“There’s frustration because in 2007—when we approved the Canada Line construction—it was to go concurrent with the line to Coquitlam,” Asmundson told the Straight in a phone interview. “Well, that got pushed off till 2009, then 2011.”

      For now, all that Tri-City residents can do is wait for the Evergreen Line to come, if it ever will.




      Jun 30, 2010 at 7:31am

      “If I can say from council last night, most people feel like it will never be built because there’s no funding, and now we see that Vancouver is pressing for the Broadway line to be a priority,” Coun. Colleen Jordan told the Georgia Straight in a phone interview on June 29. “It doesn’t look good.”


      No kidding.

      It's the same old, same old. Another Vancouver centric project will be advanced ahead of any further service to the Northeast sector, or anything south of the Fraser

      And yet you still have the creme de la creme people denouncing "welfare transit" and claiming, with the help of BC Comptroller General Wenezenki-Yolland, that some supposed increased service to lower density areas is the root cause of Translink's financial problems.

      Rod Smelser


      Jun 30, 2010 at 8:50am

      Coquitlam already has rapid transit to Vancouver...the West Coast Express. 25 minutes to downtown, rather than the 40 plus minutes (plus transfers) for a useless transit line to Burnaby. Expand the WCE, make it an hourly service, (with counter rush hour trains, like the GO Lakeshore train in the GTA), add the long-planned stop at Willingdon (with rapid bus connection to Hastings St, Brentwood and Metrotown Skytrain Stations), and be done with it.

      Evil Eye

      Jun 30, 2010 at 9:58am

      God knows the government of the day, was that NDP, said the same thing in 1996. Yawn - The Evergreen Line will take 60,000 cars off the road a day? This is the same sort of bullshit as the claim that the Canada line will take 200,000 car trips off the road a day. By all accounts, the Canada line has attracted only about 5,000 new riders to the transit system, mainly a few people going to the airport; $1 a day U-Pass students; elderly Chinese going to the Asian markets, and gamblers going to the River Rock Casino.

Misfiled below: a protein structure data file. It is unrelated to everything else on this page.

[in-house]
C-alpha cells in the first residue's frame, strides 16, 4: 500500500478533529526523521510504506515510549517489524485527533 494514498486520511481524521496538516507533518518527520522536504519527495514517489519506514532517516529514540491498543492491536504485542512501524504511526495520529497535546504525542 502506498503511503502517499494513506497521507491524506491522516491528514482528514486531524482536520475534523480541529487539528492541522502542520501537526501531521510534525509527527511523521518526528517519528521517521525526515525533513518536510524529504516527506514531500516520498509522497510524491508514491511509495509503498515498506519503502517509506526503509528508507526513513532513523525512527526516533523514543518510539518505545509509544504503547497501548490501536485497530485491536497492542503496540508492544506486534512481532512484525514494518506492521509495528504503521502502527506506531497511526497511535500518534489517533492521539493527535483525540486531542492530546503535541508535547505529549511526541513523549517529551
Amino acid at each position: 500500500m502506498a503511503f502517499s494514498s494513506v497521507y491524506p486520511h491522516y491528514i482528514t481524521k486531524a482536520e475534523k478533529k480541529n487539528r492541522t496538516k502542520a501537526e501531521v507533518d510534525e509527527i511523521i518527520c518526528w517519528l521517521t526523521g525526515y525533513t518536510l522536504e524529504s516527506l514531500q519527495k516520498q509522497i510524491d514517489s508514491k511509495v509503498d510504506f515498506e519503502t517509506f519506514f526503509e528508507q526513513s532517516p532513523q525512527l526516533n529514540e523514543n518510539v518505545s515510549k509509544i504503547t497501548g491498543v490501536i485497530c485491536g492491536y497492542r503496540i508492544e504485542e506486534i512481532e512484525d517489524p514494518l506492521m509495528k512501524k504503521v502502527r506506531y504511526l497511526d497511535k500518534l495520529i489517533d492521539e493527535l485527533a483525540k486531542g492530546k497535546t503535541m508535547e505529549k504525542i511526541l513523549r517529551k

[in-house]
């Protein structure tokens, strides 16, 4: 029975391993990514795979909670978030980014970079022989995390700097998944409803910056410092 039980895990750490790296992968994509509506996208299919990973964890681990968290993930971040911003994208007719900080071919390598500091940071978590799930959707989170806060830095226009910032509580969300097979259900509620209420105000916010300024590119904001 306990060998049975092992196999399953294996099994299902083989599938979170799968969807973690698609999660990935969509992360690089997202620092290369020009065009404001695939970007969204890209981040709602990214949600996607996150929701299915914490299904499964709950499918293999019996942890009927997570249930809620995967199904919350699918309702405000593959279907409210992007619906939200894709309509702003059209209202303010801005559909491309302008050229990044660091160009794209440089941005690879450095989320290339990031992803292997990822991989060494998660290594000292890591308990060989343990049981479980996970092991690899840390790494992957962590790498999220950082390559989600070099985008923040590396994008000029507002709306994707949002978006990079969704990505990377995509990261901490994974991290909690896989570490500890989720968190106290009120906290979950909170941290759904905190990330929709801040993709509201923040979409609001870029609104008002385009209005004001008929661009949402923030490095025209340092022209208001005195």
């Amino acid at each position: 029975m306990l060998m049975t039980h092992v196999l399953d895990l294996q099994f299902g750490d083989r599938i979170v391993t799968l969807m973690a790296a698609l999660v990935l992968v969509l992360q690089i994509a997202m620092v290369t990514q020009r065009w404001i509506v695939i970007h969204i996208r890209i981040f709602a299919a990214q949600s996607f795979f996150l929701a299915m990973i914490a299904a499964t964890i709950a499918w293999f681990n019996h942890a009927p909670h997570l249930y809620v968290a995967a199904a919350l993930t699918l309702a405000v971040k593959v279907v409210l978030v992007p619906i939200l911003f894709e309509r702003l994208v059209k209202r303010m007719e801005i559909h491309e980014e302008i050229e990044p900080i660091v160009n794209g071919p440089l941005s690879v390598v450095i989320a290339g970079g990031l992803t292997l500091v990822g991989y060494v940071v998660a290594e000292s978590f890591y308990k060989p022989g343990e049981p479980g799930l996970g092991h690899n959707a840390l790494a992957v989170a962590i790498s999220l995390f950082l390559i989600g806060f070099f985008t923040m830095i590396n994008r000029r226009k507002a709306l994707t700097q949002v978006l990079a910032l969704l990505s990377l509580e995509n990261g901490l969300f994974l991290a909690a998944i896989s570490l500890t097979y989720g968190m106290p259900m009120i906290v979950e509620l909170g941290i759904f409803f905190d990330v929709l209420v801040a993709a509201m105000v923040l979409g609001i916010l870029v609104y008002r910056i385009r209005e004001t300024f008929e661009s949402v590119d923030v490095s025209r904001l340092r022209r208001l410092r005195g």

There is absolutely no hint (unless you are Bill Good with blinders on) that the RAV/Canada line has attracted the motorist in the car. And all this for a now $2.8 billion investment in the metro/subway line. Bully!


      Jun 30, 2010 at 11:11am

      ===>>> Fersure

      Agree 101%.

      Still, I think the Skytrain or other LRT line to Coquitlam has complementary uses, chanelling traffic south to New West and North Surrey.

      However, WCE is the least favoured of all the Translink modes at Translink, in Victoria, and with most of the Metro Vancouver types and the community of blogging urbanists and self-proclaimed transit experts [read: Ben West, Eric Doherty, Stephen Rees, etc.].

      They don't like it because it doesn't fit their British colonial concept of mass transit (uncomfortable, unpleasant, but cheap) and because it serves longer distance commuters.

      The Metro types and the NGO types are united in their iron-clad opposition to commutes longer than about 5 to 10 kms. That's part of their "livable region" strategy and the associated "live close to work" doctrine.

      Rod Smelser


      Jun 30, 2010 at 11:41am

      @Fersure: You are assuming (and the article implies) that people want to get to Vancouver. Most of the time this is not the case.

      Trips are increasingly between other city centers, not to Vancouver. The hub-and-spokes layout of our network no longer corresponds to where people go. According to a 2004 Translink report only 19% of the westbound traffic over the Port Mann bridge travels into Vancouver. There are more trips between the Tri Cities area and Surrey. I very much doubt that a high proportion of Evergreen trips would be to downdown.